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Two man jaywalk across Hastings St. just west of Main St. in Vancouver August 22, 2011. (John Lehmann/The Globe and Mail/John Lehmann/The Globe and Mail)
Two man jaywalk across Hastings St. just west of Main St. in Vancouver August 22, 2011. (John Lehmann/The Globe and Mail/John Lehmann/The Globe and Mail)

Vancouver traffic-enforcement blitz seeks to curb pedestrian deaths Add to ...

Vancouver Police, with $30,000 from the province, are launching a three-week traffic enforcement blitz aimed at halting a spike in pedestrian deaths.

The new enforcement drive will see the VPD target 10 intersections deemed to be most dangerous, though half of the pedestrian deaths were clustered near Hastings and Main streets. And although the nine pedestrian deaths so far this year are nearly double the count for all of 2010, overall traffic injuries are actually down – particularly in the policing district that includes the Downtown Eastside.

Drivers, pedestrians and bicyclists will all be targeted during the blitz. But drivers going through the Downtown Eastside now face an additional hurdle: a 30-kilometre-an-hour speed limit between Jackson and Abbott Streets that was implemented by the city over the weekend.

“When you look at the fact that we are barely just 50 per cent of the way through the calendar year, and already we are seeing fatalities of pedestrians that exceed what we’ve seen in recent years … that is something to be concerned about,” said MLA Colin Hansen, who spoke on behalf of Solicitor-General Shirley Bond on Monday.

Mr. Hansen said the perception that the intersection between East Hastings and Main Street is much more dangerous than other corridors such as Burrard Street, between Dunsmuir and Davie streets, and Broadway, is inaccurate. Yet four of the nine deaths this year occurred around East Hastings Street. Most of the fatalities occurred in the middle of the night.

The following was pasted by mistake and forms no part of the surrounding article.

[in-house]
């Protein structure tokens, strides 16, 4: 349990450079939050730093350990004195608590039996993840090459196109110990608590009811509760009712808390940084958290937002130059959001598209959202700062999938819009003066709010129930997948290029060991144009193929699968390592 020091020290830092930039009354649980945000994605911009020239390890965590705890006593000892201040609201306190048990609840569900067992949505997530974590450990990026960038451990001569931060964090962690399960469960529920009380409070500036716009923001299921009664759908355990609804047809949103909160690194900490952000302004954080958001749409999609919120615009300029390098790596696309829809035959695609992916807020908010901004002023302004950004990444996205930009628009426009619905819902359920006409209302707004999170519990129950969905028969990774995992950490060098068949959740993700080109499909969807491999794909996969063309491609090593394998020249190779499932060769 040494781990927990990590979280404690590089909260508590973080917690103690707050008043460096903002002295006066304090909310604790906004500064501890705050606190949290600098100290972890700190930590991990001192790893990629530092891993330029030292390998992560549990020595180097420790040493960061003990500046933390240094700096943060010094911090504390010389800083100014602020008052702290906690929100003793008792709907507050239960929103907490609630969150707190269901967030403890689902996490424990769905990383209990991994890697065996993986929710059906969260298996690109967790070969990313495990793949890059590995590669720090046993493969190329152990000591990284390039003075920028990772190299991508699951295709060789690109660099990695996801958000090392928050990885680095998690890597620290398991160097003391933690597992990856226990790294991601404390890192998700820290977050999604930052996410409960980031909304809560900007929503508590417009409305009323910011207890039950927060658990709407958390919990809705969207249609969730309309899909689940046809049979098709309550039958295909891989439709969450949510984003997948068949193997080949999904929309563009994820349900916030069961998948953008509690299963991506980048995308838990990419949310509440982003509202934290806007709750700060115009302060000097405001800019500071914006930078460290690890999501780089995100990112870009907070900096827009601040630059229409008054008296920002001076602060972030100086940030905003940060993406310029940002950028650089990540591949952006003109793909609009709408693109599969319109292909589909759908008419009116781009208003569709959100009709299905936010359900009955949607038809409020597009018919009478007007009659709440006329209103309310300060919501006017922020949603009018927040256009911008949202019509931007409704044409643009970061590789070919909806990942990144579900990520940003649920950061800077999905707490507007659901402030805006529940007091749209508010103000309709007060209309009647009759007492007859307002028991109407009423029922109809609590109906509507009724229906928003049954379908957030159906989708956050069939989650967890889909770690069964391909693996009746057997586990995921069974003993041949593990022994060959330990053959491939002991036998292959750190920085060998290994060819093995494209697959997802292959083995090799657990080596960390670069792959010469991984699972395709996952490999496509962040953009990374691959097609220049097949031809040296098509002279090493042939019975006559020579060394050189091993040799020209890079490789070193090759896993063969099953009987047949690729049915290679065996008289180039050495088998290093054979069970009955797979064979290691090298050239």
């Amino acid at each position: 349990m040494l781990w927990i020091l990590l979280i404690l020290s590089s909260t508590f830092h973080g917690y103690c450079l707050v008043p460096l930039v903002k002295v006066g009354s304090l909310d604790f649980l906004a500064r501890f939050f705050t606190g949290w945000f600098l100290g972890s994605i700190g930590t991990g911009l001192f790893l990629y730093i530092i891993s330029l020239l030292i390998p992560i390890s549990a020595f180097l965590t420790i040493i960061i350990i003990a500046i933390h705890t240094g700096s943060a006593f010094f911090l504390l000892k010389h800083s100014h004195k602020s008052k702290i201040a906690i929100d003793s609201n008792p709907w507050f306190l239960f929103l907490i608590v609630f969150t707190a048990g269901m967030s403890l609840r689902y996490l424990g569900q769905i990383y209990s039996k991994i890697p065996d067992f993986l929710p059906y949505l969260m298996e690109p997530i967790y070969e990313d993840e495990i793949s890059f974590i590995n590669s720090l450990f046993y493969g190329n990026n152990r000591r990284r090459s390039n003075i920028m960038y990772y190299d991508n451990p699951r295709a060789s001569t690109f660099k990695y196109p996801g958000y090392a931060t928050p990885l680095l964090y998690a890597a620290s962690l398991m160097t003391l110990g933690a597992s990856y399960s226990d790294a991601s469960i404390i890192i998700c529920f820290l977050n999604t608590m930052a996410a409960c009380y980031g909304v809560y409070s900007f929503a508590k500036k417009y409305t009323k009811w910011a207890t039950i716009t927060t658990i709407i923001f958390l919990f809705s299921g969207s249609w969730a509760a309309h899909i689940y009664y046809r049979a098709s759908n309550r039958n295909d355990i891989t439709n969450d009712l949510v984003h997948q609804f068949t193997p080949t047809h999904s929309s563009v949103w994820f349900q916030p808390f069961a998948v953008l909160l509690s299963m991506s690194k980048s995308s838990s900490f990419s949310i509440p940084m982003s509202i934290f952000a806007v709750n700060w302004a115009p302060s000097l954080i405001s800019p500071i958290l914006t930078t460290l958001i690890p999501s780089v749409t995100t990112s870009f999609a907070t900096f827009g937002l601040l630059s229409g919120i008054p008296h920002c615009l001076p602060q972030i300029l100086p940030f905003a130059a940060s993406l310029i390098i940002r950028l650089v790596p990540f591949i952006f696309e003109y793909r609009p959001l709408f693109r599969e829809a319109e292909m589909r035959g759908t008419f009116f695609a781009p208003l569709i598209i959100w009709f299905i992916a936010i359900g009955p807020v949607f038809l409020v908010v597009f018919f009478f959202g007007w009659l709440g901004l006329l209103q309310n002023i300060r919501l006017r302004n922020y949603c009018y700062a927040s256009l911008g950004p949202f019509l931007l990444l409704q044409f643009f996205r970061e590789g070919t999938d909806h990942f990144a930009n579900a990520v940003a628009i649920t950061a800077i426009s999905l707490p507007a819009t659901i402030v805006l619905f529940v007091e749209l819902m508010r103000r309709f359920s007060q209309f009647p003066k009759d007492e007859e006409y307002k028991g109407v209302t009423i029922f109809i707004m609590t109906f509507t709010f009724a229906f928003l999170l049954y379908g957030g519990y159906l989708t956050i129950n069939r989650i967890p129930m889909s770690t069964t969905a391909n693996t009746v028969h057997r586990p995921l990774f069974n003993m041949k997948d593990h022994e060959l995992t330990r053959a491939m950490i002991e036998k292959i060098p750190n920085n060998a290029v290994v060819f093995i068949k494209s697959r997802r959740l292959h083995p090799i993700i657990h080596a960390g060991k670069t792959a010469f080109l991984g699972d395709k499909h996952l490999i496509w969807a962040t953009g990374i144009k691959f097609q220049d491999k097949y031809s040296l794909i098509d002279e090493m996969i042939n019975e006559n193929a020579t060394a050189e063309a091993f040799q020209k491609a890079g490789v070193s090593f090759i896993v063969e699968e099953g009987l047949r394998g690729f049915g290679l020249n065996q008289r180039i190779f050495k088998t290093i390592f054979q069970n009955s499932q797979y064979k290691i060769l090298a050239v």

In July, a pedestrian was struck on East Cordova Street just after midnight. A month before that, a 52-year-old man and a 30-year-old woman were killed within a day of each other while they were crossing East Hastings Street between 3 and 4 a.m. And in January, a 79-year-old man was struck by a car at Main Street and Keefer Street.

Marion Allaart, executive director of the Vancouver Area of Drug Users, said speed is one of the biggest contributing factors to pedestrian deaths in the Downtown Eastside.

“My experience today is that it’s usually pedestrians that [the police]are [ticketing]the most, which really needs to shift, especially in our neighbourhood,” she said. “There’s less onus on motorists and we’d just like that to be more equal.”

According to Inspector Ted Schinbein of the VPD traffic unit, both distracted drivers and pedestrians who were jaywalking or leaving the curb when it is not safe to do so, have been the predominant cause of pedestrian deaths.

“For that reason, we will be targeting all road users,” he said, adding that officers will also focus on areas where they’ve seen a trend or increase in traffic injuries or fatalities.

Motorists will be targeted for cellphone use, traffic-light infractions, failing to yield to pedestrians and stop-sign offences. Officers will also be watching for pedestrians who are stepping off the curb when it is not safe and jaywalking, as well as cyclists who are riding on the sidewalk or failing to stop at stop signs or traffic lights.


The intersections to be watched

During the traffic enforcement campaign, Vancouver Police will be focusing on the city’s most dangerous corridors, including:

East Hastings Street, between Abbott and Nanaimo streets

Burrard Street, between Dunsmuir and Davie streets

East Broadway, between Ontario Street and Commercial Drive

Kingsway and Joyce Street

Kingsway and Victoria Drive

Grandview Highway South and Rupert Street

Broadway and Fraser Street

Main Street and Terminal Avenue

Broadway and Clark Drive

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